The Great American Jobs Machine Is Conking Out
Like lava flowing from a volcano, creative destruction—the economic notion that old companies and industries have to be wiped out before new ones can be born, first popularized by economist Joseph Schumpeter—is scary but beautiful. In the New Economy of the late 1990s, this phenomenon turned the U.S. into an amazing job-generating machine, because the rapid destruction of companies and jobs in flagging industries was outpaced by even more rapid creation of new jobs in growing sectors. From the bottom of the 1991 recession through the economy's peak in early 2001, the U.S. created 24 million jobs.
That creative/destructive energy, triggered by rapid technological change and globalization, is long gone. From the end of the 2001 recession through December, 2007, the U.S. economy added just 7 million jobs. Even taking into account that this expansion has been shorter than the 1990s one, the growth rate of jobs was about half as fast this decade.
Now, what little energy the jobs machine had left may finally have run out. On Feb. 1 the government reported that U.S. employment shrank by 17,000 jobs in January, the first time employment declined for a month since August, 2003. The weak report helped convince some wavering economists that the U.S. is entering a recession, which would mean further job losses in the months ahead.
On its face, the January jobs report isn't dire. The net loss, while it made headlines, was just 17,000, which is so close to zero that it's statistically indistinguishable from no change. What's more of a concern, though, is evidence in the report that 2000's pattern of pokiness is continuing.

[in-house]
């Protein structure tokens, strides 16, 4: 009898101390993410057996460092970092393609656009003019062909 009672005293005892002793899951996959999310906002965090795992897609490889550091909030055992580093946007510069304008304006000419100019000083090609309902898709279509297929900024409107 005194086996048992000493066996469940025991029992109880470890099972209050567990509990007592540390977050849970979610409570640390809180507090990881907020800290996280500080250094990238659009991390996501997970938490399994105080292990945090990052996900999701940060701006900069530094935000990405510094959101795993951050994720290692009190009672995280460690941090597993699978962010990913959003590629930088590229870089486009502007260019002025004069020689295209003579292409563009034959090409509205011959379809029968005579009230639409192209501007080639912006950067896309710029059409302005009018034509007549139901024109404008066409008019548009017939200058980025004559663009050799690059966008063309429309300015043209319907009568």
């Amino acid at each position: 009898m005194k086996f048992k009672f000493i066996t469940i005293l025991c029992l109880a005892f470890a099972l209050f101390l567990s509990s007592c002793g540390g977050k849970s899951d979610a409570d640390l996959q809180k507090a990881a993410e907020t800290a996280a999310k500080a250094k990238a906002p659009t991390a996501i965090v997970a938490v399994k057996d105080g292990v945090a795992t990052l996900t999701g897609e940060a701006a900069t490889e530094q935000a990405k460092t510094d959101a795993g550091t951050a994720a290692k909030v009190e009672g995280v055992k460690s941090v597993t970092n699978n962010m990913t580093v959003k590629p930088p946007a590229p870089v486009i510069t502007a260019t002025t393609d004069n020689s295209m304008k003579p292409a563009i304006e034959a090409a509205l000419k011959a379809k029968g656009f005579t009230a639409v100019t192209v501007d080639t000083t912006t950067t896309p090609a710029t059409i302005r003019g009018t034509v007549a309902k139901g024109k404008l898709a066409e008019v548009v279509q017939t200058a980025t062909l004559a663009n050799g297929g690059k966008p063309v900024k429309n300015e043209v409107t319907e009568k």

Looking for Jobs
Proof? Once workers do lose their jobs, they're having a harder time finding new ones. In January, 18.3% of jobless workers had been out of work for six months or more, up from 16.2% in that dire situation a year earlier. That's a total of 1.38 million long-term unemployed workers last month. Economist Jared Bernstein of the Economic Policy Institute notes that the number is greater than in March, 2002, when Congress first extended the period of unemployment compensation to cope with stubbornly high joblessness.
A single statistic from a Labor Dept. report called Business Employment Dynamics makes clear how much the U.S. job-creating engine has slowed down. The report pulls apart net job creation (the figure we're used to reading about) into its two components: gross job gains vs. gross job losses. According to the latest edition of the report, gross job gains were actually lower in the spring of 2007 (7.5 million jobs) than they had been in the spring of 2001, when the economy was in a recession (8.4 million jobs). The only reason that net job creation was worse in 2001 is that gross job losses were higher back then.
There is a bright side to this dismal picture: Companies ran lean and mean in recent years, refusing to staff up more than absolutely necessary. That means they don't have a lot of fat to cut now that things are slowing down. So job losses could be relatively mild, says Bernstein, unless the economy gets extremely weak and companies have to cut from the bone. That may be as much solace as we can take from an otherwise gloomy labor market.